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Ed Driscoll

Was It Over When the Germans Bombed the Fiscal Cliff?

December 11th, 2012 - 7:51 am

In 2008, in order to sell to the American public an unknown far left tyro Chicago machine hack politician whose first response to any vote of consequence was to chose “present,” the MSM compared him to numerous men of destiny, including JFK, FDR, Lincoln, Martin Luther King, Gandhi, and heck, God himself. At Commentary last week, John Steele Gordon added a new comparison to the list: Douglas MacArthur.

No, really.

This time around though, the comparison is not meant as a compliment:

As Daniel Henninger makes clear in today’s Wall Street Journal, “Where in his career did Barack Obama ever learn the art of the political deal? Nowhere.” He writes:

Recall the famous Blair House summit he called early in 2010 amid the legislating over Obamacare. Lamar Alexander, Tom Coburn, Paul Ryan and other Republicans talked about wonkish compromises. All of it, every single idea, blew right by the president. Naturally the legislation got zero GOP votes. A kid running for high-school president could have gotten more opposition votes than that.

Obama negotiates with Congressional Republicans the way General MacArthur negotiated with the Japanese on the deck of the USS Missouri on September 2, 1945: Here’s a pen, sign your surrender. But the Japanese were powerless at that point; the Republicans are not today–they hold the House.

Compare that with how Lyndon Johnson got Medicare through Congress in 1965. Johnson was vastly more politically potent in 1965 than is Obama today. Johnson had just carried all but six states in the presidential election and with a higher percentage of the popular vote than FDR achieved in 1936. The Senate was 68-32 Democratic (as compared with 53-47 right now), the House was 295-140 Democratic (as compared with 241-191 Republican).

But Johnson treated Congress as a part of the process, not an annoying obstruction to his will. “I am not for denouncing Congress all the time,” he told a historian that year. “I am not like . . . writers who think of congressmen as archaic buffoons with tobacco drool running down their shirts. . . . I got up at seven this morning to have breakfast with them. I don’t have contempt for them.”

In contrast to LBJ, from his fellow liberals (the “bitter clingers” were Hillary supporters after all) to John Boehner  (“golf-playing, cigarette-smoking, country-club Republican,” Obama was reported to have said), to his vanquished challenger Mitt Romney (“He was no goddamned war hero,” an aide to Obama sniffed) who doesn’t Obama have contempt for?

Which helps place this item into context: CBS’s Major Garrett: Admin Sees Itself in Cold War with GOP:

Is anything going on, is anyone of importance talking to anyone else on Capitol Hill of importance? And I was given the same, non-responsive answer I get daily, “the lines of communication are open.” And finally, getting sick of that, I said, “Well, look, the lines of communications were open during the Cold War, too.” So, I thought, well, this is kind of an extravagant, over-the-top metaphor, the White House will reject that. The person wrote back, “Yeah, the Cold War ended when one side realized they couldn’t win.” So I think we’re on a Cold War footing right now.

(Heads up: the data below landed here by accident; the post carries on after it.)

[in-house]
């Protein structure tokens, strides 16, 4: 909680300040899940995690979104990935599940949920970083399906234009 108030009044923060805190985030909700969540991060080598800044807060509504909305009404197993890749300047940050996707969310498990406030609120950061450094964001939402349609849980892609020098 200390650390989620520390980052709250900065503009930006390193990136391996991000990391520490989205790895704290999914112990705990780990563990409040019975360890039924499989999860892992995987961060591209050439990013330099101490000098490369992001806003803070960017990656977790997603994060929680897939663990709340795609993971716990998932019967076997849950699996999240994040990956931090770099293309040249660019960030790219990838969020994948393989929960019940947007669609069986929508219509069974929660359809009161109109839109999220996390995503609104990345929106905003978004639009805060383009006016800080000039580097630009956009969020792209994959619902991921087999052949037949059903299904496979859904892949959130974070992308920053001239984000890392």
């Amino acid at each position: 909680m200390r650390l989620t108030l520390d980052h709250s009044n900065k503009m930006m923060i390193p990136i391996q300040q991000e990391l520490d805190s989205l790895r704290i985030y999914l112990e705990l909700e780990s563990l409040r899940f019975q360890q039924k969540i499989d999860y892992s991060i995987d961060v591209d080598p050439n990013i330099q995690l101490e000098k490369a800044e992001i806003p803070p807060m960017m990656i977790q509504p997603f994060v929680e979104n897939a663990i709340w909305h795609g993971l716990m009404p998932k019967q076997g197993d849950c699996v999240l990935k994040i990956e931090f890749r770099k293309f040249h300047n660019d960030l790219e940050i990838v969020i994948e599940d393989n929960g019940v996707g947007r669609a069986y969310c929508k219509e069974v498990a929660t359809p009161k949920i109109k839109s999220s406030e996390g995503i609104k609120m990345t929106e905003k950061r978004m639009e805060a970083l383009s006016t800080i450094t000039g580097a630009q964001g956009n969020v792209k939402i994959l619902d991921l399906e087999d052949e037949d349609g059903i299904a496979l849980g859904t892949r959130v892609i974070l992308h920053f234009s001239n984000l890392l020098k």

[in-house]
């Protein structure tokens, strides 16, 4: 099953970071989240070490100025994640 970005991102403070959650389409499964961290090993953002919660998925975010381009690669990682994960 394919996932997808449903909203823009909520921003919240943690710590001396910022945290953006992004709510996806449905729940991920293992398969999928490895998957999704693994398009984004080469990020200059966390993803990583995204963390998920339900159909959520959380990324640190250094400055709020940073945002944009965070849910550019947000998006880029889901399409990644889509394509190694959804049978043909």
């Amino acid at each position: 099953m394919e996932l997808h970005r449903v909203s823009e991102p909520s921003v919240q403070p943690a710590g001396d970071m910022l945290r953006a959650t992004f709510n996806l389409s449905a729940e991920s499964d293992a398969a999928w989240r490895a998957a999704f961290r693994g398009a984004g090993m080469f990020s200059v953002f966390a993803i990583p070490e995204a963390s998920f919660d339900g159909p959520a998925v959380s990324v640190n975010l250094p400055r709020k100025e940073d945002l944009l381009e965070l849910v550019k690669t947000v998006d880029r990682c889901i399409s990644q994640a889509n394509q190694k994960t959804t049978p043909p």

Right now? The Cold Civil War between our would-be Reverse von Clausewitz and the American people has been going on since he took office, as we noted in this 2009 post. “Unlike Tricky Dick Nixon, Obama Wears His Enemies List On His Sleeve,” Doug Ross wrote in 2010. “What area of the private sector — aside from the slip-and-fall attorneys — isn’t hated and vilified by the Obama Democrats?”

Which is one reason why Power Line’s John Hinderaker dubs it “An Administration That Will Live in Infamy” today, and features the above cartoon by Michael Ramirez:

There was a time when people assumed that if America’s future was under attack, it must come from a foreign source–like, say, Japan at Pearl Harbor. Those days are long gone. Now, our decline is no one’s fault but our own. We elect leaders who are ignorant of America’s history and contemptuous of its values.

John asks a great question: “I have spent some time thinking about this, and it is hard to find a precedent: when, in human history, has the government of any nation consciously set out to weaken that country?”

I’ve frequently compared our current administration with the equally feckless socialists who ran England into the ground in the 1970s, before Margaret Thatcher’s rise to power the following decade. Did any of those chaps express such a sentiment?

Of course, as Bill Whittle notes in his latest video, it’s not like there isn’t plenty of blame to go around on both sides of the aisle — as Obama actively works to “fundamentally transform the nation,” the GOP Congress largely stands idly by:

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But then, neither side is able to come to grips with what the current “crisis” signifies — the jig is up, sooner or later, for a century of the “progressive” welfare state, one that both sides in America have organized the nation around, since the 1930s.

When the Bracktanic goes down though — to build on the maritime metaphor of Ramirez’s cartoon at the top of the post — she’ll have quite a distance to sink before she finally hits bottom:

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Or to put it another way, “Let It Burn isn’t an option, it’s an eventuality. The questions are will we be complicit in it any longer and do we want to delay it? I say no. Let the liberals own it. Very few things are made better by delaying the day of inevitable reckoning. The sooner it burns, the sooner we can try and rebuild.”

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